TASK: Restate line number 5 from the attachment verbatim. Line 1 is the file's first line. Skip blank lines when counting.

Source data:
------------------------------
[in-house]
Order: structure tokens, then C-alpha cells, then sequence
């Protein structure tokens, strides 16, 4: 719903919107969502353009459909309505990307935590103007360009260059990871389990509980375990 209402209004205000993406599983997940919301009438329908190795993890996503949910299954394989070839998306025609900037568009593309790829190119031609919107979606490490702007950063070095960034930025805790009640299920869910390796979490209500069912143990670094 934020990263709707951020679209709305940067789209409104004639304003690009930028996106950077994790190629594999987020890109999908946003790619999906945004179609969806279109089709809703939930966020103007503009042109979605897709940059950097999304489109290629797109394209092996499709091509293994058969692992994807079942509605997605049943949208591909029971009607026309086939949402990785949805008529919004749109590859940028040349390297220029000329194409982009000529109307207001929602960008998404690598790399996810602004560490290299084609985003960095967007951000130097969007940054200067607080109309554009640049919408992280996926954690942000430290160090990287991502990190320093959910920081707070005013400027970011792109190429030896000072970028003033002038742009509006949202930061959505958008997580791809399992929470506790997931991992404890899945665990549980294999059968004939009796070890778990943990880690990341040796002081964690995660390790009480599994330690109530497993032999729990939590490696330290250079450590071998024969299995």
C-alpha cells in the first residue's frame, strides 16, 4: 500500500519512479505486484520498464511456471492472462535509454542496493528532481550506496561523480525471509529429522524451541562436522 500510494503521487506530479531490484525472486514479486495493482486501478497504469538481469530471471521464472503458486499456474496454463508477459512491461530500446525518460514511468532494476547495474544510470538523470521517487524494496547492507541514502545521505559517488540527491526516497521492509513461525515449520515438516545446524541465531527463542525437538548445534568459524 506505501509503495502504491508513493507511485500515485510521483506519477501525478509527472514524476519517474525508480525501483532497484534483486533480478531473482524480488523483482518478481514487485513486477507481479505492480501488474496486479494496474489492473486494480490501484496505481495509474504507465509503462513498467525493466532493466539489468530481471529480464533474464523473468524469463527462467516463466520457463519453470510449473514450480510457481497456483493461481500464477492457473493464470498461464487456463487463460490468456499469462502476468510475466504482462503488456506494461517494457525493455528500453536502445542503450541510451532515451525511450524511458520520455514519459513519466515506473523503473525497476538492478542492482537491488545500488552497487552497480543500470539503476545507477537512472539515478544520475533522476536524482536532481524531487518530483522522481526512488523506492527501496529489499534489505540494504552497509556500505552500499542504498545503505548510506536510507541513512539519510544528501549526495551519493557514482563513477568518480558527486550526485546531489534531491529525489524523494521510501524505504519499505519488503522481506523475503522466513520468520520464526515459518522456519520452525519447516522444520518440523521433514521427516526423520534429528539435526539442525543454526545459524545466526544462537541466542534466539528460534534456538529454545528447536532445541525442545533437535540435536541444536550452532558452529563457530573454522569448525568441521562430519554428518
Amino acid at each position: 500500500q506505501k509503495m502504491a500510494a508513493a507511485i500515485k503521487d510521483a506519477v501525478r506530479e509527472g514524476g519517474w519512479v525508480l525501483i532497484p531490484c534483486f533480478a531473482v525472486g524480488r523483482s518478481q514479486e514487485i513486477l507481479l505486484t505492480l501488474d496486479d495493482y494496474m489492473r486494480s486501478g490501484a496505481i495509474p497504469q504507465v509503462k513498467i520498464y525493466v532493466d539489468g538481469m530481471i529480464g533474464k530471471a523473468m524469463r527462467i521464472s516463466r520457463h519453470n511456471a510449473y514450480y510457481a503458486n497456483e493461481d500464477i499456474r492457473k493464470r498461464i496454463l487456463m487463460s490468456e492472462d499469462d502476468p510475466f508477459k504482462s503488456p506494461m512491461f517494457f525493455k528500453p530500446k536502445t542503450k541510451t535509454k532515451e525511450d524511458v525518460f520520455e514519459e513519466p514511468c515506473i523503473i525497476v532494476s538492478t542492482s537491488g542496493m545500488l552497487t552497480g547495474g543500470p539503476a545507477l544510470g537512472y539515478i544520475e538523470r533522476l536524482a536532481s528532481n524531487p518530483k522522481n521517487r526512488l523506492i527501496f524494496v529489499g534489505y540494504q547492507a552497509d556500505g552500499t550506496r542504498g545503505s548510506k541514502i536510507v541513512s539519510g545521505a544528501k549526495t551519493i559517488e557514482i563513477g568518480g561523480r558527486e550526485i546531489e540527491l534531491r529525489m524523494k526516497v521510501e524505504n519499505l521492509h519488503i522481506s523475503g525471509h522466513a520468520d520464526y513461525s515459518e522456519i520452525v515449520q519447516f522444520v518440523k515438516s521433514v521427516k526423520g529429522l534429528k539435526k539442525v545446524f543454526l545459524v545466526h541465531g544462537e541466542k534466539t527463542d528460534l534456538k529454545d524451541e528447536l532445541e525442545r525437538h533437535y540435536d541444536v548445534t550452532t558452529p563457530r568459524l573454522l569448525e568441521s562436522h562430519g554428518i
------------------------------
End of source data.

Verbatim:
Amino acid at each position: 500500500q506505501k509503495m502504491a500510494a508513493a507511485i500515485k503521487d510521483a506519477v501525478r506530479e509527472g514524476g519517474w519512479v525508480l525501483i532497484p531490484c534483486f533480478a531473482v525472486g524480488r523483482s518478481q514479486e514487485i513486477l507481479l505486484t505492480l501488474d496486479d495493482y494496474m489492473r486494480s486501478g490501484a496505481i495509474p497504469q504507465v509503462k513498467i520498464y525493466v532493466d539489468g538481469m530481471i529480464g533474464k530471471a523473468m524469463r527462467i521464472s516463466r520457463h519453470n511456471a510449473y514450480y510457481a503458486n497456483e493461481d500464477i499456474r492457473k493464470r498461464i496454463l487456463m487463460s490468456e492472462d499469462d502476468p510475466f508477459k504482462s503488456p506494461m512491461f517494457f525493455k528500453p530500446k536502445t542503450k541510451t535509454k532515451e525511450d524511458v525518460f520520455e514519459e513519466p514511468c515506473i523503473i525497476v532494476s538492478t542492482s537491488g542496493m545500488l552497487t552497480g547495474g543500470p539503476a545507477l544510470g537512472y539515478i544520475e538523470r533522476l536524482a536532481s528532481n524531487p518530483k522522481n521517487r526512488l523506492i527501496f524494496v529489499g534489505y540494504q547492507a552497509d556500505g552500499t550506496r542504498g545503505s548510506k541514502i536510507v541513512s539519510g545521505a544528501k549526495t551519493i559517488e557514482i563513477g568518480g561523480r558527486e550526485i546531489e540527491l534531491r529525489m524523494k526516497v521510501e524505504n519499505l521492509h519488503i522481506s523475503g525471509h522466513a520468520d520464526y513461525s515459518e522456519i520452525v515449520q519447516f522444520v518440523k515438516s521433514v521427516k526423520g529429522l534429528k539435526k539442525v545446524f543454526l545459524v545466526h541465531g544462537e541466542k534466539t527463542d528460534l534456538k529454545d524451541e528447536l532445541e525442545r525437538h533437535y540435536d541444536v548445534t550452532t558452529p563457530r568459524l573454522l569448525e568441521s562436522h562430519g554428518i